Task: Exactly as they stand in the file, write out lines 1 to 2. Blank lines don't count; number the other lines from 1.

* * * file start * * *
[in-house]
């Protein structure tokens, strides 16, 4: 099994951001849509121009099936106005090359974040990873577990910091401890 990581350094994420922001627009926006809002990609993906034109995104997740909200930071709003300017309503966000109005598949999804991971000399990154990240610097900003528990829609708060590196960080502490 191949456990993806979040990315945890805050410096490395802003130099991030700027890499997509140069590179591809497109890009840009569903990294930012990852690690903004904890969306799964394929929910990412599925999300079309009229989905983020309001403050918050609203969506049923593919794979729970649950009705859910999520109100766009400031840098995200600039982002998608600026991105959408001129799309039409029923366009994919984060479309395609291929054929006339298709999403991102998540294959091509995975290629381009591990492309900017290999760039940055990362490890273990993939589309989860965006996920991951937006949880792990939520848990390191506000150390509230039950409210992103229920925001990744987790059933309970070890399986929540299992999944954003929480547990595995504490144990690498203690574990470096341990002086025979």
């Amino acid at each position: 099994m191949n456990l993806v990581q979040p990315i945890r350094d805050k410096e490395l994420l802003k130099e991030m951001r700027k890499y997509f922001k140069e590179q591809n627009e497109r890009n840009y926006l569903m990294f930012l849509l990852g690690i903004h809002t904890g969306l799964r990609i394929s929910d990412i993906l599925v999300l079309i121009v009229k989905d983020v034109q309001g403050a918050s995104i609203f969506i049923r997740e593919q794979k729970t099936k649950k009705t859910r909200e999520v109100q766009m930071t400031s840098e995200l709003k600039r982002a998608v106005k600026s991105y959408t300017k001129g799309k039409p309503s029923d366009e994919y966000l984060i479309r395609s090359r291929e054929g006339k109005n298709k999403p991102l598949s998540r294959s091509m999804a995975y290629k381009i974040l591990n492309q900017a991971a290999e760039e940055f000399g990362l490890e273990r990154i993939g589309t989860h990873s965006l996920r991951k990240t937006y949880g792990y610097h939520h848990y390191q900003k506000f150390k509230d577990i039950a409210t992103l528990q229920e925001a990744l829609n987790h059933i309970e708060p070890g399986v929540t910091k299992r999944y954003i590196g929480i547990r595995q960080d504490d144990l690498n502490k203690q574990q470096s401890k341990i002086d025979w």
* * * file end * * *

[in-house]
């Protein structure tokens, strides 16, 4: 099994951001849509121009099936106005090359974040990873577990910091401890 990581350094994420922001627009926006809002990609993906034109995104997740909200930071709003300017309503966000109005598949999804991971000399990154990240610097900003528990829609708060590196960080502490 191949456990993806979040990315945890805050410096490395802003130099991030700027890499997509140069590179591809497109890009840009569903990294930012990852690690903004904890969306799964394929929910990412599925999300079309009229989905983020309001403050918050609203969506049923593919794979729970649950009705859910999520109100766009400031840098995200600039982002998608600026991105959408001129799309039409029923366009994919984060479309395609291929054929006339298709999403991102998540294959091509995975290629381009591990492309900017290999760039940055990362490890273990993939589309989860965006996920991951937006949880792990939520848990390191506000150390509230039950409210992103229920925001990744987790059933309970070890399986929540299992999944954003929480547990595995504490144990690498203690574990470096341990002086025979």